Why Video Games Matter
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Tom Bissell is a prizewinning writer who published three widely acclaimed books before the age of thirty-four. He is also an obsessive gamer who has spent untold hours in front of his various video game consoles, playing titles such as Far Cry 2, Left 4 Dead, BioShock, and Oblivion for, literally, days. If you are reading this flap copy, the same thing can probably be said of you, or of someone you know.
Until recently, Bissell was somewhat reluctant to admit to his passion for games. In this, he is not alone. Millions of adults spend hours every week playing video games, and the industry itself now reliably outearns Hollywood. But the wider culture seems to regard video games as, at best, well designed if mindless entertainment.
Extra Lives is an impassioned defense of this assailed and misunderstood art form. Bissell argues that we are in a golden age of gaming—but he also believes games could be even better. He offers a fascinating and often hilarious critique of the ways video games dazzle and, just as often, frustrate. Along the way, we get firsthand portraits of some of the best minds (Jonathan Blow, Clint Hocking, Cliff Bleszinski, Peter Molyneux) at work in video game design today, as well as a shattering and deeply moving final chapter that describes, in searing detail, Bissell’s descent into the world of Grand Theft Auto IV, a game whose themes mirror his own increasingly self-destructive compulsions.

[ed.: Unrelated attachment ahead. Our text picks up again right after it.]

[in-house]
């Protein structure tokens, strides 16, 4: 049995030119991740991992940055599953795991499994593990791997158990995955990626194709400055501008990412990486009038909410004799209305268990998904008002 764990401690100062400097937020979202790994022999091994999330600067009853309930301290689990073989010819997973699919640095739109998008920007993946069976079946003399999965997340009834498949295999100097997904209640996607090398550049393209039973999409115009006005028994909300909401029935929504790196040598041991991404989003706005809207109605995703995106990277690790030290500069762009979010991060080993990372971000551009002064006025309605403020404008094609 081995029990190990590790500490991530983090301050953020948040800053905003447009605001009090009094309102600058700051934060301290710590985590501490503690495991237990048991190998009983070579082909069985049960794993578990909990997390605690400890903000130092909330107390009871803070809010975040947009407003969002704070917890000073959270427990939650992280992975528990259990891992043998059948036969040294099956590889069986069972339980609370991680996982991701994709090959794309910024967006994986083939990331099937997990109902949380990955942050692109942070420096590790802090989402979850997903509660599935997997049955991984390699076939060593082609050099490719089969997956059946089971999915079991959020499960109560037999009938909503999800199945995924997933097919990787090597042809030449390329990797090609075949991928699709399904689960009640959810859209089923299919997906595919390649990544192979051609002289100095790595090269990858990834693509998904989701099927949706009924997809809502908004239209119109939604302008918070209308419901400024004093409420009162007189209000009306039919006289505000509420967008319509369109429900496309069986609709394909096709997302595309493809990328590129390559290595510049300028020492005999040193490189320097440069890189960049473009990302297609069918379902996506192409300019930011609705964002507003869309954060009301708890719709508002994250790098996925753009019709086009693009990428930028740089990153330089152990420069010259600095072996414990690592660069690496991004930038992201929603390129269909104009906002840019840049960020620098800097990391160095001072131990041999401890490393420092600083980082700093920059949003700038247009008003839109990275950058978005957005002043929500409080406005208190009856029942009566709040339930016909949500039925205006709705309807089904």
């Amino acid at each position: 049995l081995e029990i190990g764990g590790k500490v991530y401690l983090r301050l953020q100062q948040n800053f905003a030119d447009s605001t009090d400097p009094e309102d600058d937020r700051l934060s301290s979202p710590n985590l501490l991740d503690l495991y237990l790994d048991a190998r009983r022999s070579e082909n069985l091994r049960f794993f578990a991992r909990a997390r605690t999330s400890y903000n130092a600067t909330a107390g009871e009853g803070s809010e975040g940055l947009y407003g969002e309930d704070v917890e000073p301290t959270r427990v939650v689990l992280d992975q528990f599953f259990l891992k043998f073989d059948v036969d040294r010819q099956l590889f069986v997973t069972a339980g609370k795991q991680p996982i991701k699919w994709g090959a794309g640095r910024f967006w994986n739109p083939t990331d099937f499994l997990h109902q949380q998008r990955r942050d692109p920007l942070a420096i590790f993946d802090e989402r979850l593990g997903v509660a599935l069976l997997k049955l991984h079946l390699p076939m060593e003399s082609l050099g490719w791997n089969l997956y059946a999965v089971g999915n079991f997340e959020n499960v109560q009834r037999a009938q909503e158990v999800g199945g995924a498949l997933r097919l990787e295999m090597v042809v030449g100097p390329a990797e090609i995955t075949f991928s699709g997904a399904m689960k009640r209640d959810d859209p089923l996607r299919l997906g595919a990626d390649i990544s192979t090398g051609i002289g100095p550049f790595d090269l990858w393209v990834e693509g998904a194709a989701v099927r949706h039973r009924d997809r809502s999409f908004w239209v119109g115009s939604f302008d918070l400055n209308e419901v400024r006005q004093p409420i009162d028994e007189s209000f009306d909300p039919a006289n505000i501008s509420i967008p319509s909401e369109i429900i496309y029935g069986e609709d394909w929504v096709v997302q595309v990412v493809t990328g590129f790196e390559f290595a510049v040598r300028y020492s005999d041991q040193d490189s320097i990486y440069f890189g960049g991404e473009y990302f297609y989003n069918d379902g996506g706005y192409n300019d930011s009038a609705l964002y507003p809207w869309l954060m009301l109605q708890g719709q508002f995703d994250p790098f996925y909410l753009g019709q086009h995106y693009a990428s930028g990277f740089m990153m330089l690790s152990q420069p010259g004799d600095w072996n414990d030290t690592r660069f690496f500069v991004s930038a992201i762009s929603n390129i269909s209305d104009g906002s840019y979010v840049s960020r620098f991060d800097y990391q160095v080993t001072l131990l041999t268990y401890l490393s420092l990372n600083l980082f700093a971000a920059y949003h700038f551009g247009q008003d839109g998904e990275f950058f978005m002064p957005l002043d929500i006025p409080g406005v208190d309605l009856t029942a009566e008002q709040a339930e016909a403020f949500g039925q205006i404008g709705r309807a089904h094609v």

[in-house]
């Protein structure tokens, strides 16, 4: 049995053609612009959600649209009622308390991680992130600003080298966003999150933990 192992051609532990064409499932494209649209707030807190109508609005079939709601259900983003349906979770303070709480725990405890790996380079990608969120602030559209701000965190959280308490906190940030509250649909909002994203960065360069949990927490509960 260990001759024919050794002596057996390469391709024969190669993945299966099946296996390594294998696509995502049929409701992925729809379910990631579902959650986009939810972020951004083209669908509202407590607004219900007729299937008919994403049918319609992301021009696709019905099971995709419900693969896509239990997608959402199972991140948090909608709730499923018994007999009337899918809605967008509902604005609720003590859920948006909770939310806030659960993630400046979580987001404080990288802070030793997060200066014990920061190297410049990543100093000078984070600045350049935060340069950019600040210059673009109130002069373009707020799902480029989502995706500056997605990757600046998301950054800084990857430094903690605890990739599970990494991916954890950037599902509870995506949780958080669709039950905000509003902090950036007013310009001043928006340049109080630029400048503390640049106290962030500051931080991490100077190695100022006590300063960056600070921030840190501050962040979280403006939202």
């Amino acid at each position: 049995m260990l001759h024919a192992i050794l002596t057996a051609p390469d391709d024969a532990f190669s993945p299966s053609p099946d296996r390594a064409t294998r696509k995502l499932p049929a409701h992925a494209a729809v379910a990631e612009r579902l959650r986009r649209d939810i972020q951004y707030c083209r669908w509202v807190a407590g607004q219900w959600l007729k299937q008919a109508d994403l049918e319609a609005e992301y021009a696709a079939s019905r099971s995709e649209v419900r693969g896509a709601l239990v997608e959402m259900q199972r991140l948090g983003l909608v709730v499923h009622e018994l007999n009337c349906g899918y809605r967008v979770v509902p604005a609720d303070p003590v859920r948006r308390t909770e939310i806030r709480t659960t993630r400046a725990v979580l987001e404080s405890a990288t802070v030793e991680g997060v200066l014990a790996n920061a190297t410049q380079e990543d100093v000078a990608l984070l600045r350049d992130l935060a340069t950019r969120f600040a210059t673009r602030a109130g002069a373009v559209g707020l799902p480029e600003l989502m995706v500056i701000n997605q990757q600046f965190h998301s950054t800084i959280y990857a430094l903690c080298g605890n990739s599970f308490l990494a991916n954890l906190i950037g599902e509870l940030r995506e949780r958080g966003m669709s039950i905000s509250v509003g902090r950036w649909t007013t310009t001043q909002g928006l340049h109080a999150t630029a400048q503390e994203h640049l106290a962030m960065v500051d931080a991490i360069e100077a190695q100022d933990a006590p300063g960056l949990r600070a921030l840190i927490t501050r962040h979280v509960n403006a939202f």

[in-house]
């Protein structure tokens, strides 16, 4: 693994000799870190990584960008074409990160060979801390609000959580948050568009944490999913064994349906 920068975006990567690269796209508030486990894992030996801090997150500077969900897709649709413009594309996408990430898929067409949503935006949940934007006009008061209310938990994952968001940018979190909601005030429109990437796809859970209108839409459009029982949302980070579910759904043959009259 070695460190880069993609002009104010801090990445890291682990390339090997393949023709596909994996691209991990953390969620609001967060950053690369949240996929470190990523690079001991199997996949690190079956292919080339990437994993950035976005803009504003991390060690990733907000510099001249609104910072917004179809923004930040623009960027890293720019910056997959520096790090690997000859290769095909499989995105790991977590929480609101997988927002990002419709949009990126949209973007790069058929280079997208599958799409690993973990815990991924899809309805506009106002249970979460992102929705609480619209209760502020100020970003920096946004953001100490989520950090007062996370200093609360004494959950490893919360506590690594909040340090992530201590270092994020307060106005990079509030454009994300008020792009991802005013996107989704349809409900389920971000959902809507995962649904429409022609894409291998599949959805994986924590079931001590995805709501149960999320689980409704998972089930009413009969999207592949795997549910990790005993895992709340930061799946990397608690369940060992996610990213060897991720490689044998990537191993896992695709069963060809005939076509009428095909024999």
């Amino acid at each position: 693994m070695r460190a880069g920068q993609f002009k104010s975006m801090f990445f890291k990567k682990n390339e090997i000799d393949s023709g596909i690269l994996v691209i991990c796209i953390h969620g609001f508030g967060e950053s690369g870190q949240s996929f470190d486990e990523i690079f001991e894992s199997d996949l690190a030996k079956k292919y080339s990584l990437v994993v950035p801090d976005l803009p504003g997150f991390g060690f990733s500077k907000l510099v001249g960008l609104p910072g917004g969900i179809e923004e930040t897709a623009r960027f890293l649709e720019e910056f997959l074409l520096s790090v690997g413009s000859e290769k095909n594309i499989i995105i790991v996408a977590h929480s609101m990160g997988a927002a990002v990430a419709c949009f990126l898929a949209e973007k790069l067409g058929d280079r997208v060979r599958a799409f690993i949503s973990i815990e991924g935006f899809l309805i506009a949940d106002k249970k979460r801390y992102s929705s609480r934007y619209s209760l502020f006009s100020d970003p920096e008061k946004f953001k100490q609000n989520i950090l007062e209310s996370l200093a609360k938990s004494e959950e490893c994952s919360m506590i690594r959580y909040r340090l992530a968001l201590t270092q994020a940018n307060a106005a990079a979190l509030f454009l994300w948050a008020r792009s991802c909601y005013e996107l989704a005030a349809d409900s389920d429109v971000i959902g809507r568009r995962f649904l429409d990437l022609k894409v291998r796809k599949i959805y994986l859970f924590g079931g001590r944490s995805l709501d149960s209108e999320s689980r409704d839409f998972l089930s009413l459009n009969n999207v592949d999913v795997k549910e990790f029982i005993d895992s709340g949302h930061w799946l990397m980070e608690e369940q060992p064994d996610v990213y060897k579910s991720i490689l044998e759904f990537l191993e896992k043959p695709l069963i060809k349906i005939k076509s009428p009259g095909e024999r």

Blending memoir, criticism, and first-rate reportage, Extra Lives is like no other book on the subject ever published. Whether you love video games, loathe video games, or are merely curious about why they are becoming the dominant popular art form of our time, Extra Lives is required reading.
From the Hardcover edition.
From Publishers Weekly
© Publishers Weekly
This is an very interesting book. I went to school for game art and game design and wish this book existed while I was in school. The chapter "Braided" is the chapter that got me. Bissel spends some time with Jonathan Blow, the creator of Braid. To sum up this chapter, we gamers have been bamboozled, and have accepted these so called "awesome games" to a standard that we wouldn't necessarily accept in movies, books, or any other medium telling a story for that matter. I went through every game I ever thought was an amazing experience and compared them to my favorite movies and came to the conclusion that he's right. We need to hold some of these games to a higher standard than just good game play.